Sunny skiff 14ft plywood flattie plans

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The Sunny skiff

Another evening, another boat. Here’s a set of fairly basic but functional plans for building a 14ft lightweight flattie, the Sunny skiff. Download them here.

I think they could be just what many people are likely to want – a boat big enough to be comfortable for an outing for two, small and lean enough to row reasonably well, and a good size for building in a small garage or shed. Like the Julie and Ella skiffs the drawings present a rather basic boat – one can build simply or add gingerbread such as beautifully varnished breasthooks and knees, gapped inwales and the rest at will.

Like this boat? Send your comments to gmatkin@gmail.com.

I’d better add my usual warnings. I am not a qualified boat designer and the Sunny skiff should be regarded as an experimental design. The designer of the Sunny skiff accepts no responsibility for any loss or damage that may occur during building this boat or in its use. You build it and use it at your own risk. The Sunny skiff is intended for use on flat sheltered water with no strong currents. It is not intended for use with outboard power.

If you do decide to build this boat please build a model first and send me photos of your model and the completed boat, together with a report on how the project goes and how the boat performs on the water. Whenever I am available, I will be very happy to provide help and advice if needed along the way; if I’m not around, the online forums can be very useful, but it often helps to search the archives before posting a question.

Finally please use the comment button to let me know what you think. This collection of elegantly simple skiffs with classic hullforms seem to me to have a lot to ‘recommend them. What developments, options etc would you look for, bearing in mind that these are not outboard skiffs?

PS – It’s become clear that depending on your build, some folks will find the thwart a little high – if that could be you, it will be a very simple job to make the seat lower if you do so at an early stage.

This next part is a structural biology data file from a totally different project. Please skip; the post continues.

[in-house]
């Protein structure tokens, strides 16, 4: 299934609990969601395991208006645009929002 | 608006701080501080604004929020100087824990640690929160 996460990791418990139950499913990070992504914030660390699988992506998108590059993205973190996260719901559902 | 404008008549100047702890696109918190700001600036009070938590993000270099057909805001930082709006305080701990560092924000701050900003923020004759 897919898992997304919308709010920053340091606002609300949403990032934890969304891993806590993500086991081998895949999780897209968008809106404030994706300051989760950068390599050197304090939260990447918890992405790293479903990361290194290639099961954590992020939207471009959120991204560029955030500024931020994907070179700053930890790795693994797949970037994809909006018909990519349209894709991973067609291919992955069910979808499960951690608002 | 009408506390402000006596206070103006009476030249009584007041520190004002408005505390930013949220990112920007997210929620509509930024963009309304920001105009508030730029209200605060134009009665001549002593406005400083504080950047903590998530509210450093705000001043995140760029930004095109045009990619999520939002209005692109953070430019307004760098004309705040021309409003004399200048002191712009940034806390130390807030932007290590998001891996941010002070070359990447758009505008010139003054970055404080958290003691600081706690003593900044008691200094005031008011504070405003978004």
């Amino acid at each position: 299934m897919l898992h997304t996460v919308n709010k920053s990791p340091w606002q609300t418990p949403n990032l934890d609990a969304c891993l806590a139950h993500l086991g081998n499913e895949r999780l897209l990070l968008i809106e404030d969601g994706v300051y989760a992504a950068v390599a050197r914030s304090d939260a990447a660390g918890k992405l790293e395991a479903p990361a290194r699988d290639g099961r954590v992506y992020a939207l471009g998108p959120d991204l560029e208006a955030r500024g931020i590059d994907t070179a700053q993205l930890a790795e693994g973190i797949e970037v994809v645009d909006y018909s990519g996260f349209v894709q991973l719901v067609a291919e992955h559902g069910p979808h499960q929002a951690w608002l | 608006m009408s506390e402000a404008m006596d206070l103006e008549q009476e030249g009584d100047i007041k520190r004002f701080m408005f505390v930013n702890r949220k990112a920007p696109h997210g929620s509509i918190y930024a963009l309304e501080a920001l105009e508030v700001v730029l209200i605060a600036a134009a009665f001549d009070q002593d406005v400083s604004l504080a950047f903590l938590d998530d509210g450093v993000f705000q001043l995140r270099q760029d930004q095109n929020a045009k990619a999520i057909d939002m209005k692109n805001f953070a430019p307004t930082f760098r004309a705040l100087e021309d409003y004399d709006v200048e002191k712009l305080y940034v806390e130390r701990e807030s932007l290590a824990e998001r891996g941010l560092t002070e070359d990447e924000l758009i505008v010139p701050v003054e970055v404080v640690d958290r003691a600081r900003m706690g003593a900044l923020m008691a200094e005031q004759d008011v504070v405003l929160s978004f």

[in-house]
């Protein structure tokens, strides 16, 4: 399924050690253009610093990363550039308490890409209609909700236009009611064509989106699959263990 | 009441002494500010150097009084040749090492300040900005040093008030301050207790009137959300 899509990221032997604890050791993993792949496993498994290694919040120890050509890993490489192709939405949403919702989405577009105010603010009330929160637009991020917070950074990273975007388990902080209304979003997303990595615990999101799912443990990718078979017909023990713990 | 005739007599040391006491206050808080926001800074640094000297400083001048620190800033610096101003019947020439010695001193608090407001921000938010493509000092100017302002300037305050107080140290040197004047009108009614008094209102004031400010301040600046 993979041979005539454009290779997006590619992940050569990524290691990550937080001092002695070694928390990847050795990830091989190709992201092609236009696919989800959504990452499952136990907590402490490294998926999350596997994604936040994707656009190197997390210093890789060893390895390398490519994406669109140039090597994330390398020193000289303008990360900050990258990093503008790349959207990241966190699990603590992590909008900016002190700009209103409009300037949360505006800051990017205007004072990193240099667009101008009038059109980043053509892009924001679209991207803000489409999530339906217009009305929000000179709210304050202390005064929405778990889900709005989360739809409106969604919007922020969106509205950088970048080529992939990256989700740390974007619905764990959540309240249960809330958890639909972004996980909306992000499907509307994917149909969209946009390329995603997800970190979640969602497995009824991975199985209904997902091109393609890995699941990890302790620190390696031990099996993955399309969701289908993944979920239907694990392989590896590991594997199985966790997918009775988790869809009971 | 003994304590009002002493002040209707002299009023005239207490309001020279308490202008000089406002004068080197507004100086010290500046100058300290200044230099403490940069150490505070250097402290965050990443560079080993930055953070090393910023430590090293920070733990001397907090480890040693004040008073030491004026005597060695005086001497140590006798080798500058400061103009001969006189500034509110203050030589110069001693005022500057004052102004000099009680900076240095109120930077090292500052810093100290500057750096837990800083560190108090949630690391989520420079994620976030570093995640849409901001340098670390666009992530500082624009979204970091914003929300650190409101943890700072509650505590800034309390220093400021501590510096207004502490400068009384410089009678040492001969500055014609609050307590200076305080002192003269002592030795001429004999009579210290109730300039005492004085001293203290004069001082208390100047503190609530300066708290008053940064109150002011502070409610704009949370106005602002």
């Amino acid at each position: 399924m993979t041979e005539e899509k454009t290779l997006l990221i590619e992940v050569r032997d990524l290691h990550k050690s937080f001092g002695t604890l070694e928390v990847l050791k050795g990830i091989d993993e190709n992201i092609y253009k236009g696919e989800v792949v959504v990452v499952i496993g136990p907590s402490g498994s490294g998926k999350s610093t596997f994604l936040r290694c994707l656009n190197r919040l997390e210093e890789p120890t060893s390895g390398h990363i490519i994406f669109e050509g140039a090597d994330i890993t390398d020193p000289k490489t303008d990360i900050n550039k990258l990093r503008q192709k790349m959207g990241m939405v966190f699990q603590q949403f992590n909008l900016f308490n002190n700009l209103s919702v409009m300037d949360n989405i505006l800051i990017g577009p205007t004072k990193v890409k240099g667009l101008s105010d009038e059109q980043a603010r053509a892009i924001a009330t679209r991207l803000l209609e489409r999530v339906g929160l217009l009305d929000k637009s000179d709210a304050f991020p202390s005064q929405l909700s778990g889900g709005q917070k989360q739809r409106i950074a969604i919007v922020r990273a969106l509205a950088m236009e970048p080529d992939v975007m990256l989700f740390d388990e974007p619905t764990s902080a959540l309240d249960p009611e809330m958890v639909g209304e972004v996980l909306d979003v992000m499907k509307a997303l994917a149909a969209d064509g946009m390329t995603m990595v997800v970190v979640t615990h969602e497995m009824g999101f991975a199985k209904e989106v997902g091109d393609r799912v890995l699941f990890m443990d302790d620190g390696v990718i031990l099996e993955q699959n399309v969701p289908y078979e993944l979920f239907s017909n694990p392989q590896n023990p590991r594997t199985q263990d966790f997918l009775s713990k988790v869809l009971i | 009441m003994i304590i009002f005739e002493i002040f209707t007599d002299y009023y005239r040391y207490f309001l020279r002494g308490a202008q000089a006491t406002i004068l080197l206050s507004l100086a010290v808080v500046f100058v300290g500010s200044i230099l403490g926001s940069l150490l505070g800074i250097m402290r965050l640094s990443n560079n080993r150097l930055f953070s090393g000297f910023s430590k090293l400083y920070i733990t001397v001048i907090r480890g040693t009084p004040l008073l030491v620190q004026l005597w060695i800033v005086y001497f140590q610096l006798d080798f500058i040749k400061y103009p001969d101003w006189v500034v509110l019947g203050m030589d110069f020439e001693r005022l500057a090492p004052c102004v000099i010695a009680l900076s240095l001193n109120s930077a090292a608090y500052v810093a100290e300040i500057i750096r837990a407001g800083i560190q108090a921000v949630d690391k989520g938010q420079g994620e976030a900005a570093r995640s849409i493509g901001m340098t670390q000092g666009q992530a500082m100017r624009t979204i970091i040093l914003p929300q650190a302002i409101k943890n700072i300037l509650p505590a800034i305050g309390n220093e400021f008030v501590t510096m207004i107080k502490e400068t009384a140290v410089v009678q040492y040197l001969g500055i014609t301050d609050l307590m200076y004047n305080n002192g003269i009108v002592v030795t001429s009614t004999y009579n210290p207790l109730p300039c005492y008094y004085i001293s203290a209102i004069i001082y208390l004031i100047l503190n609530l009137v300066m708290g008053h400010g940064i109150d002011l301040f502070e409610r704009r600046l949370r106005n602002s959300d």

For more on the Sunny skiff, click here.

Looking for something smaller? See the Ella skiff.

Looking for something longer and faster? See the Julie skiff.

This boat is designed to be built using the stitch and glue technique – if you haven’t done this before you might be interested in my book Ultrasimple Boat Building: 17 Plywood Boats Anyone Can Build or one of the other books on this topic available from Amazon.

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Model-making progress and drawings of Paul Connor’s Practical Boatbuilding skiff project

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The 10ft double-ended skiff model

Paul Connor has kindly sent a photo of his model of the 10ft double-ended skiff from Practical Boatbuilding for Amateurs, together with his extensive set of computer-generated construction drawings.

There’s a good amount of background to this project. The original drawings and information from Practical Boatbuilding  are here, an earlier intheboatshed.net post on the model project is here and two threads discussing the Practical Boatbuilding skiff and Paul’s project are here and here.

For Paul, the model is a proof of concept that shows the boat can be made at full size using the clinker ply technique, but I think many people will enjoy making a model of this little boat. I hope they do.

I think the model shows two things. The point that a boat built the these old plans is practical and will be beautiful is clearly the first, but the second is that in my opinion the boat itself would be even more elegant and better in the water if made 12-18 inches longer on the same beam and draught.

Download Paul’s pdfs of the drawings here: sheet-1; sheet-2; sheet-3; sheet-4; sheet-5; sheet-6; sheet-7; sheet-8; sheet-9; sheet-10; sheet-11; sheet-12; sheet-13; sheet-14; sheet-15.

Many thanks Paul!

PS Readers interested in making a model of something simpler, might check out the free plans page!

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